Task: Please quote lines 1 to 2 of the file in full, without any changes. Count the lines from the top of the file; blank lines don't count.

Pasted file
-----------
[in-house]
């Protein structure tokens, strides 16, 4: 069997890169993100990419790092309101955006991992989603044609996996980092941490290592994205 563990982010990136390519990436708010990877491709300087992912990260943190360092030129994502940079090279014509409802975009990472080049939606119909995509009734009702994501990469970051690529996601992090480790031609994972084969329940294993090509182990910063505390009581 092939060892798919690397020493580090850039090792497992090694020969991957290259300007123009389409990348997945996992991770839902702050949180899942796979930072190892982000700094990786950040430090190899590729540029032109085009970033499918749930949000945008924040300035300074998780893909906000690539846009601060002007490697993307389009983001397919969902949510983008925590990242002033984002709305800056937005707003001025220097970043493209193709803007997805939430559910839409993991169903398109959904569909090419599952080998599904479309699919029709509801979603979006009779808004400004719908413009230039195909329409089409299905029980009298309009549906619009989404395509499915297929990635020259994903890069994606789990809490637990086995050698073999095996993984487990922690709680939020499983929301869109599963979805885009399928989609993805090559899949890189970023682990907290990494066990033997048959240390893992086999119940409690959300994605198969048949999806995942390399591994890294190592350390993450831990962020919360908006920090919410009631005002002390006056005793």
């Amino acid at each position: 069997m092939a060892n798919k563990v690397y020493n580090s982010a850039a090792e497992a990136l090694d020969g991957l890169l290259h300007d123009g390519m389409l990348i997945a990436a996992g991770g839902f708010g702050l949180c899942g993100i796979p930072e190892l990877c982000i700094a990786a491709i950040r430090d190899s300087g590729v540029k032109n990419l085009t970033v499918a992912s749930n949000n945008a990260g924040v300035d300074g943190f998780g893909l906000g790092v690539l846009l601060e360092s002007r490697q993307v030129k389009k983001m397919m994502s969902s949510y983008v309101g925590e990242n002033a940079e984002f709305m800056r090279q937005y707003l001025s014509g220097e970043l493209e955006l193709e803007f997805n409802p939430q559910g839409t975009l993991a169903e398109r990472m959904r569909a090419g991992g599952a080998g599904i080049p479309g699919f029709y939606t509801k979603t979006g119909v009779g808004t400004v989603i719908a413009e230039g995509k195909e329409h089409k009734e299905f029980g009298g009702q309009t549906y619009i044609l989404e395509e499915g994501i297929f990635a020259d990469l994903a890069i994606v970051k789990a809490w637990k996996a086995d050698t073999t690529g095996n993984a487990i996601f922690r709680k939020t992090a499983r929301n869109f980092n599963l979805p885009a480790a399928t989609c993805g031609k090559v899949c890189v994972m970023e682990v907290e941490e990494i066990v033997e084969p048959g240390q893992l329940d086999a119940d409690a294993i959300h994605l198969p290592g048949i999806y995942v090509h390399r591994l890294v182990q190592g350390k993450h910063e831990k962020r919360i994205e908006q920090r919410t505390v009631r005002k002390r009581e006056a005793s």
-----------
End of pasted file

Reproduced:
[in-house]
């Protein structure tokens, strides 16, 4: 069997890169993100990419790092309101955006991992989603044609996996980092941490290592994205 563990982010990136390519990436708010990877491709300087992912990260943190360092030129994502940079090279014509409802975009990472080049939606119909995509009734009702994501990469970051690529996601992090480790031609994972084969329940294993090509182990910063505390009581 092939060892798919690397020493580090850039090792497992090694020969991957290259300007123009389409990348997945996992991770839902702050949180899942796979930072190892982000700094990786950040430090190899590729540029032109085009970033499918749930949000945008924040300035300074998780893909906000690539846009601060002007490697993307389009983001397919969902949510983008925590990242002033984002709305800056937005707003001025220097970043493209193709803007997805939430559910839409993991169903398109959904569909090419599952080998599904479309699919029709509801979603979006009779808004400004719908413009230039195909329409089409299905029980009298309009549906619009989404395509499915297929990635020259994903890069994606789990809490637990086995050698073999095996993984487990922690709680939020499983929301869109599963979805885009399928989609993805090559899949890189970023682990907290990494066990033997048959240390893992086999119940409690959300994605198969048949999806995942390399591994890294190592350390993450831990962020919360908006920090919410009631005002002390006056005793």